[Pittsburgh, Pennsylvania, July 8, 2020] — Carnegie Museum of Natural History announces a two-year, $1,000,000 grant from the Richard King Mellon Foundation to support construction of a new avian research center at Powdermill Nature Reserve, the museum’s environmental research center in Rector, Pennsylvania. The award also funds the expansion of avian research activities and public programming.
An emerging national leader in avian research, the Powdermill Avian Research Center (PARC) currently houses its activities in a 150-square-foot converted cottage at Powdermill Nature Reserve (PNR). The award provides funding to support the construction of a state-of-the-art research facility that will also host educational demonstrations, trainings, and visiting researchers. The grant will also support three of PARC’s key research projects, through which PARC will: 1) evaluate and disseminate best practices for novel technologies to track birds; 2) contribute to management recommendations for at-risk species and populations; and 3) better understand the effects of habitat and species loss on migrating birds.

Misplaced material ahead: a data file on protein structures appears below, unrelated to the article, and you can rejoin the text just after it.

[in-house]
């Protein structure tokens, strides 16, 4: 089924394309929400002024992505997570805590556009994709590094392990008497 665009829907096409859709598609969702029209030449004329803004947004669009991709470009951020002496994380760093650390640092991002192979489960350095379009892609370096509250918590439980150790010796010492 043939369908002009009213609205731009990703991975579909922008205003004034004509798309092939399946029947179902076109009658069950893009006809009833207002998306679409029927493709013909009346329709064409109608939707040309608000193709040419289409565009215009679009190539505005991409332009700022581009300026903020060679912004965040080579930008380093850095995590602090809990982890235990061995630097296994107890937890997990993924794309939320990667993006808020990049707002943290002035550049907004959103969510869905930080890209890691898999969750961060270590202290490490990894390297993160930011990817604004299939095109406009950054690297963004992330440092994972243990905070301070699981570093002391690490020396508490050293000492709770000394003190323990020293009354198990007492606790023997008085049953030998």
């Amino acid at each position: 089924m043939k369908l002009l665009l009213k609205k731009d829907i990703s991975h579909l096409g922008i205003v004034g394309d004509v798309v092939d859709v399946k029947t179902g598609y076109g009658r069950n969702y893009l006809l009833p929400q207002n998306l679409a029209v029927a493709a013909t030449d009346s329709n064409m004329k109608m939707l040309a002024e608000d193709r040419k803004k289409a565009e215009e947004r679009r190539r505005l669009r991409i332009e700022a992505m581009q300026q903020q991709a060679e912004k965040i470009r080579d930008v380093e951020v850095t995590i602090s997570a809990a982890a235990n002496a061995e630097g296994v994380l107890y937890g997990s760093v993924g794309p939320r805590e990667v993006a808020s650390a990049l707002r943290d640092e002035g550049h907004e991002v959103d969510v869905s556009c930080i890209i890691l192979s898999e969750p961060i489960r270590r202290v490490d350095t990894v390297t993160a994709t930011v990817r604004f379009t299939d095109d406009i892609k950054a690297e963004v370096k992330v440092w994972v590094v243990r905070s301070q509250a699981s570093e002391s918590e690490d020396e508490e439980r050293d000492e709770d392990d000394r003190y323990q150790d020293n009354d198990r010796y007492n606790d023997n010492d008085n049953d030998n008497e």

“For decades, Powdermill’s Avian Research Center has been viewed among ornithologists as a leader in bird banding,” said Lucas DeGroote, PNR’s Avian Research Coordinator. “We’re expanding our research to study current conservation issues like bird-window collisions or using new technologies to track birds as they travel thousands of miles between their breeding and wintering grounds. Our new research building, made possible by this award, represents the next step in bringing Powdermill’s bird banding and training into the 21stcentury and secures our leadership role in the ornithological community.”
In addition to this grant, PARC’s avian researchers secured funding from the US Fish and Wildlife Service earlier this year and in 2018 to support wildlife tracking innovations using nanotags and Motus tracking technologies.
“This grant continues our record of successful awards that have expanded our work beyond the Pittsburgh region,” said John Wenzel, Director of Powdermill Nature Reserve. “Researchers in other regions and across the whole USA now turn to us for training, advice, and technical support. This grant recognizes that we have grown well beyond the little bird banding station that has been a source of pride for 60 years. We now play a major role nationally and internationally.”